The propensity score matching with age and gender was used to design a control group of 150 patients, who had taken daily oral alendronate for the treatment of osteoporosis and were followed up for 12 months or more. The control group of patients was identified from patients treated with osteoporosis medication between October 2014 and November 2017. To obtain a postprandial control group, the dosing regimen was selected in accordance with the patients' preference. Patients who did not intend to comply with stringent dosing regimen (Group 2, postprandial medication) were recommended to take a medication after breakfast. Before selecting postprandial medication, we explained the adverse effects clearly and the possibility of poor T-score improvement compared with treatment with aperitif medication. Only patients who agreed to take postprandial medication were included in Group 2.
Parameters of age, gender, body mass index (BMI) were also collected. We calculated the Charlson comorbidity index (CCI) because the patients' dosing regimen was affected by medical comorbidity.
Patients who were willing to comply with stringent dosing regimen (Group 1, aperitif medication) were asked to adhere to the general BP guideline, requiring overnight fasting and maintenance of upright position. Patients who were unwilling to comply with stringent dosing regimen (Group 2, postprandial medication) were asked to take medication along with other medications for pain control, after their breakfast. All patients were followed up every 3 months including any loss to follow-up at specific time intervals. Following the definition of MPR, which is operationalized in retrospective assessment as the number of doses dispensed in relation to the dispensing period,[10] patients were asked to bring the remaining medications were not administered at each visit. Patients who failed to bring the remaining medications were asked about their number. The MPR was defined as the sum of administration days divided by 365 days after 1 year.

3. Outcomes and variables

The patients' T-score was measured using DXA (GE lunar advance prodigy; Hologic Inc., Bedford, UK) before BP therapy. The T-scores of lumbar spine (mean of L1-4) and hip (femur neck or total femur) were measured. Patients who were persistence with their medication during 1 year were subjected to repeated DXA measurement. The number of patients who were lost follow-up at each visit was counted. Finally, the number of patients who maintained persistence in both groups was compared.
We compared the compliance and the persistence of this daily BP using MPRs and T-scores improvement in each group and between 2 groups after 1 year. And, we also reported gastrointestinal (GI) problems such as nausea, painful swallowing, dyspepsia, heartburn in 2 groups.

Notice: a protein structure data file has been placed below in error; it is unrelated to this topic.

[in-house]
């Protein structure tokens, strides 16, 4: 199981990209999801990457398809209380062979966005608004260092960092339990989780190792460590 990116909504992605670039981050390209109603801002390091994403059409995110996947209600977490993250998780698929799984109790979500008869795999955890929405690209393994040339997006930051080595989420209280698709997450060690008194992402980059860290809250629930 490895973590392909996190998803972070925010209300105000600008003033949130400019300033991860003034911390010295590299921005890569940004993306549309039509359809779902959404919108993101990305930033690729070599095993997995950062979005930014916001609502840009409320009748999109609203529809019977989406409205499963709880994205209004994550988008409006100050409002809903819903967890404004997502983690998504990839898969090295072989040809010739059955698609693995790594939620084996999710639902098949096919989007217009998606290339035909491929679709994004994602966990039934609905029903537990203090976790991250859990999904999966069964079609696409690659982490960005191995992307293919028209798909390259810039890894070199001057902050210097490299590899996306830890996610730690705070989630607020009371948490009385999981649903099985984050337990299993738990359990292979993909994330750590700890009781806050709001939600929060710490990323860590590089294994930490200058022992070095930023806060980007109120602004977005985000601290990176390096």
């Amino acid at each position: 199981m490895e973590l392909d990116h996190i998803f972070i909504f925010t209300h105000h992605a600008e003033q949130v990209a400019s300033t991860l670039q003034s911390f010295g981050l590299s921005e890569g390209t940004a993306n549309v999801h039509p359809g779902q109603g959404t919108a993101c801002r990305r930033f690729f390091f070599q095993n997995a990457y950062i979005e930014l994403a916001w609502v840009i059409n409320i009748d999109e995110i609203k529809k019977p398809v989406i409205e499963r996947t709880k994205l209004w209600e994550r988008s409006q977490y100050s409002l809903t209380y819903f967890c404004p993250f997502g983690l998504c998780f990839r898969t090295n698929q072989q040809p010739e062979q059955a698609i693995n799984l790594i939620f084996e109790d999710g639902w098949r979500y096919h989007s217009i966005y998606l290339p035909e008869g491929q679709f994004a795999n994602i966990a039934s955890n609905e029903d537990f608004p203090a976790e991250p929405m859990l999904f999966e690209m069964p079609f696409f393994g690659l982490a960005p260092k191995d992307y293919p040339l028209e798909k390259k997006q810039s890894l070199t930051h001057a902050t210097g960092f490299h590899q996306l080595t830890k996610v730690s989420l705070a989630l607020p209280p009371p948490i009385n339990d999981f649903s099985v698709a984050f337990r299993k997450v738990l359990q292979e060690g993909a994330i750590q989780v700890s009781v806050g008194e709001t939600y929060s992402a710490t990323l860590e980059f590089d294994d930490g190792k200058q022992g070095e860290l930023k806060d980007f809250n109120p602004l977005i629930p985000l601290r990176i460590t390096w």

Statistical analysis was carried out using SPSS (version 21.0; IBM Corp., Armonk, NY, USA). An independent t-test was used to compare the continuous variables between the 2 groups. The significance of longitudinal changes in T-score for 1 year in each group was determined by paired t-test. A χ2 test was used to compare the persistence. Logistic regression was employed to assess the factors affecting the compliance and persistence. A significant level of P<0.05 was used for all comparisons.

RESULTS

The study enrolled a total of 300 patients: 150 belonging to Group 1 and another 150 belonging to Group 2. The differences in age, BMI and CCI between the 2 groups were also statistically significant. Demographic data of patients are summarized in Table 1.
Significant difference was not existed in 1-year lumbar and hip T-scores between 2 groups (P=0.131, 0.521, respectively). However there was a significant improvement in lumbar and hip T-scores in each group after 1 year (P<0.001, P<0.001, respectively). Lumbar T-score was significantly improved by 4.5% in Group 1, and 9.3% in Group 2 after 1 year. Hip T-score also improved by 4.2% in Group 1, and 3.8% in Group 2 (Table 2).
The mean cumulative persistence rate was 61.3% in all 300 patients. In Group 1, 73 of 150 patients (48.7%), and in Group 2, 111 of 150 (74%) patients were followed up and their T-score remeasured after 1 year. Significant differences in persistence were detected between both groups (P<0.001). Patients in Group 2 showed significantly higher persistence (Fig. 1, 2).
The mean MPR was 0.66 in Group 1 (range, 0.50-0.86) and 0.71 in Group 2 (range, 0.54-0.87). A significant difference was observed between the 2 groups (P=0.002). Factors that affect the 1 year persistence and MPR were not found by the logistic regression model when all variables were included stepwisely.
None of the patients had any fragility fracture during the 1 year after medication. No complications associated with daily bisphophonate medication were reported, including gastrointestinal effects in patients who were followed for 1 year. However, all patients who were dropped out refused to restart the treatment, because of abdominal pain or discomfort.

DISCUSSION